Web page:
Experts are unraveling the science behind this debilitating neurological condition—and how to treat it.


There's nothing quite like the misery of a migraine. If you’re among the nearly 20 percent of women who suffer from these headaches, you know how painful they can be. But there’s new reason for hope: Researchers are finally shedding light on what was once a mostly misunderstood medical phenomenon. “Even just 10 years ago, doctors thought migraines were a blood vessel problem,” explains Geoffrey Eubank, MD, the medical chief of general neurology at OhioHealth in Columbus. “Now we know they are neurological, meaning they’re caused by a burst of cellular activity in the brain. And that has contributed to innovations in treatment.”

This is especially good news for women, since we’re three times as likely as men to get a migraine. You could blame estrogen, though the link between the hormone and brain pain isn’t entirely clear. “Fluctuations in estrogen appear to trigger migraines,” says Dr. Eubank, which is why some women are more likely to get a migraine right before their period, during or after pregnancy, or during menopause.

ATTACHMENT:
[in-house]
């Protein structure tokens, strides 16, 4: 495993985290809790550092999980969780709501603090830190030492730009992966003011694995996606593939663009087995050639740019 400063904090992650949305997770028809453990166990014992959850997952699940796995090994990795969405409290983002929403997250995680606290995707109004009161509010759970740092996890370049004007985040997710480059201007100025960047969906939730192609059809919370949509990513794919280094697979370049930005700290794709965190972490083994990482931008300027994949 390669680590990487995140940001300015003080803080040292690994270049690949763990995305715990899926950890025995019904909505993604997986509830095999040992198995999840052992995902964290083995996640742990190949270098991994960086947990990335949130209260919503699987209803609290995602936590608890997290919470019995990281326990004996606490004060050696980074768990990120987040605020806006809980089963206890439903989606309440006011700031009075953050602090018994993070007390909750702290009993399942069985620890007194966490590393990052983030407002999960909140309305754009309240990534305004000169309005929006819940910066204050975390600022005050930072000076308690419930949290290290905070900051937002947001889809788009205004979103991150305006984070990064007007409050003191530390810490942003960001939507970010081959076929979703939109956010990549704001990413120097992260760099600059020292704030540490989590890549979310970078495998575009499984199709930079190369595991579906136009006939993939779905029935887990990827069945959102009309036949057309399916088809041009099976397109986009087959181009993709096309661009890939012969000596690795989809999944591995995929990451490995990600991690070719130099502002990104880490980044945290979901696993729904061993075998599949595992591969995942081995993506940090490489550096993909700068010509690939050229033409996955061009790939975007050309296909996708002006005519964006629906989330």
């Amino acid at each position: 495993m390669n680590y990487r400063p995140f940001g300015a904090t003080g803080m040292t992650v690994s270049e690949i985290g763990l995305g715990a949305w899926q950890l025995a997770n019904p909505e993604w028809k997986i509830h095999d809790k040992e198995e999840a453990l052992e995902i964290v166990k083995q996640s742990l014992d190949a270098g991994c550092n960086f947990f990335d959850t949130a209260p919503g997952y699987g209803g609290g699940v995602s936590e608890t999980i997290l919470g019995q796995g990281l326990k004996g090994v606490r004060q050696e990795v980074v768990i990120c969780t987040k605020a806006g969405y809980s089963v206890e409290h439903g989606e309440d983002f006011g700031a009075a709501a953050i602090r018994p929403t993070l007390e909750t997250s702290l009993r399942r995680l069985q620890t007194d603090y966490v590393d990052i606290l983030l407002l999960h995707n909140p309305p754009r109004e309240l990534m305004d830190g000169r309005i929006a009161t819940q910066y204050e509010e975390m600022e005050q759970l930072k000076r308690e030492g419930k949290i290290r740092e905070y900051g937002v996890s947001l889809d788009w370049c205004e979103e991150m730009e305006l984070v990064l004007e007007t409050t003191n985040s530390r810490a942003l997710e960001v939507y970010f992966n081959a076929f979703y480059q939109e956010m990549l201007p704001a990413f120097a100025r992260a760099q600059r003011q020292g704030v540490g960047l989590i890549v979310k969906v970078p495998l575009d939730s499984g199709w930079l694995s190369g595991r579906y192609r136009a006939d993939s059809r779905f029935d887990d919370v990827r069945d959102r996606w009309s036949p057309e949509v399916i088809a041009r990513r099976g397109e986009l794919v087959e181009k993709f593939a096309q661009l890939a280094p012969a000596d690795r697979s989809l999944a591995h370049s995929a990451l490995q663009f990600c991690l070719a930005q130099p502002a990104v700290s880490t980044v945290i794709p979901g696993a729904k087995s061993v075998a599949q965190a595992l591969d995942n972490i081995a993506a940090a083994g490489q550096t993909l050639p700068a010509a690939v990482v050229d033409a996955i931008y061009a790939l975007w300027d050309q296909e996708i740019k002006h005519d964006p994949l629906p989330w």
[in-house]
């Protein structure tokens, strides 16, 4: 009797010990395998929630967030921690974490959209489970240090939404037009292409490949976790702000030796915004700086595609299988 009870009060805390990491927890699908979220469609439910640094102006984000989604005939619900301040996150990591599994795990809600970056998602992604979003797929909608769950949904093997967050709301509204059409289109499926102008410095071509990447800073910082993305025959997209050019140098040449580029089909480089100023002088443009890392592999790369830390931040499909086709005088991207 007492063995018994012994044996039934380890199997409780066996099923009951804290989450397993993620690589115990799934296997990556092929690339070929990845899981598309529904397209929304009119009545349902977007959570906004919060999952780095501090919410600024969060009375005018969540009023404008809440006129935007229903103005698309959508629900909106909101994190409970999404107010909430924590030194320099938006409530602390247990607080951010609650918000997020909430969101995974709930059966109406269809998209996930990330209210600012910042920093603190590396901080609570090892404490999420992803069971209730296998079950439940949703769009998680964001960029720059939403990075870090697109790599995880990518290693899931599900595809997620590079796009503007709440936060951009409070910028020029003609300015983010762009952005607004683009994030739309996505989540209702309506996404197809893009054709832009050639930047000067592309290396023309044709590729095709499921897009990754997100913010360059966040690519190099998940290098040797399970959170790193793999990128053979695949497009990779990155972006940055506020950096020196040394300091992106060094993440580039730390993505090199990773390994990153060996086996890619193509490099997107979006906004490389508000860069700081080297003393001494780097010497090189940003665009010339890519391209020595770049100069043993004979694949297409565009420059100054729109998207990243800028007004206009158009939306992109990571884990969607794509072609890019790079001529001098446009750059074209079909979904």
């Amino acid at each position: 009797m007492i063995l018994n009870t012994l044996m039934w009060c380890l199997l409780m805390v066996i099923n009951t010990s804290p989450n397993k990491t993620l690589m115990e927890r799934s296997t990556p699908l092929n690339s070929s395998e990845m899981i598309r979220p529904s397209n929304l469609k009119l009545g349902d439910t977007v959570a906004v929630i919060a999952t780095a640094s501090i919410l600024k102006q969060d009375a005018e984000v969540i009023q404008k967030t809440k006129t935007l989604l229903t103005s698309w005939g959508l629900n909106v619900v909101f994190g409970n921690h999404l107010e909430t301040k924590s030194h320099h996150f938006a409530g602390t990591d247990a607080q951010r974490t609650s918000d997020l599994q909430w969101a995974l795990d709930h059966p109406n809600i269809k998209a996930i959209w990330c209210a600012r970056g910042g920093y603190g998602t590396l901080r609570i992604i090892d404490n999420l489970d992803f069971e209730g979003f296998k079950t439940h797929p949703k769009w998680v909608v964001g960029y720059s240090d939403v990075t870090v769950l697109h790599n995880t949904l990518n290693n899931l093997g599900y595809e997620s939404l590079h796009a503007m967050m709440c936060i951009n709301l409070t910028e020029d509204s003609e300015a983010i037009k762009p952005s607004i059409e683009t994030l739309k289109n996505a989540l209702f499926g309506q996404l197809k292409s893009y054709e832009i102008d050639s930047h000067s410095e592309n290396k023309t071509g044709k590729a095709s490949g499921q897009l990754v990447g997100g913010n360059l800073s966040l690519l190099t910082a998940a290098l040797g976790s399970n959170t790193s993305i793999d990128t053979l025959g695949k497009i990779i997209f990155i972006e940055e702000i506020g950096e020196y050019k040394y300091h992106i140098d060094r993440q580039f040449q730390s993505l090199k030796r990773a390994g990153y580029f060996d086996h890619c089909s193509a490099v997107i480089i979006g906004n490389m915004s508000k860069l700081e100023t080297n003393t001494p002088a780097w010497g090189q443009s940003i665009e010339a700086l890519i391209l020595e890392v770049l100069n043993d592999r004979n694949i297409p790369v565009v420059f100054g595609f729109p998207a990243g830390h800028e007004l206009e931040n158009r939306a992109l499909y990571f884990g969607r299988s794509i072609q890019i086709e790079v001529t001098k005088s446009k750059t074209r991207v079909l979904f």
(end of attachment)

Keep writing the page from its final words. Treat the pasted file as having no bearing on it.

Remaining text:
But other common migraine triggers aren’t gender-specific. Think alcohol, artificial sweeteners, cured meats (like hot dogs and salami), foods that contain the compound tyramine (including aged cheese, some soy products, and red wine), dairy, chocolate, gluten, nuts, and the additive monosodium glutamate, a.k.a. MSG.


Then there’s the weather. Some migraine sufferers are especially sensitive to changes in barometric pressure—such as the drop that occurs right before a thunderstorm or when you’re ascending in a plane.

Warmer temperatures may be another trigger: A 2009 Harvard study found that every 9-degree increase in temperature led to a 7.5 percent increase of severe headaches, including migraine. (With global warming on the rise, some experts think that could mean more pain for some women.)

Your day-to-day habits can play a role too. Skimping on sleep or an irregular sleep schedule (waking up and dozing off at different times most days) can prompt a migraine. So can stress; though plummet - ing cortisol levels after a tense period are sometimes even more likely to trigger an attack than tension itself—hence the dreaded “weekend migraine.”

No matter what’s setting off your headaches, try to resist any urge to blame yourself, says Rebecca Erwin Wells, MD, a headache specialist at Wake Forest Baptist Medical Center in Winston-Salem, North Carolina. “I can’t stress this enough: Migraines are a brain condition with a very strong genetic component.” She says she sees too many female patients who tell her they’re at fault for their pain, because they don’t relax enough or can’t stick to an elimination diet. It’s more complex than that—and as Dr. Wells notes, berating yourself misses the real point, which is that there are many practical approaches that can help ease your discomfort and ward off future attacks.

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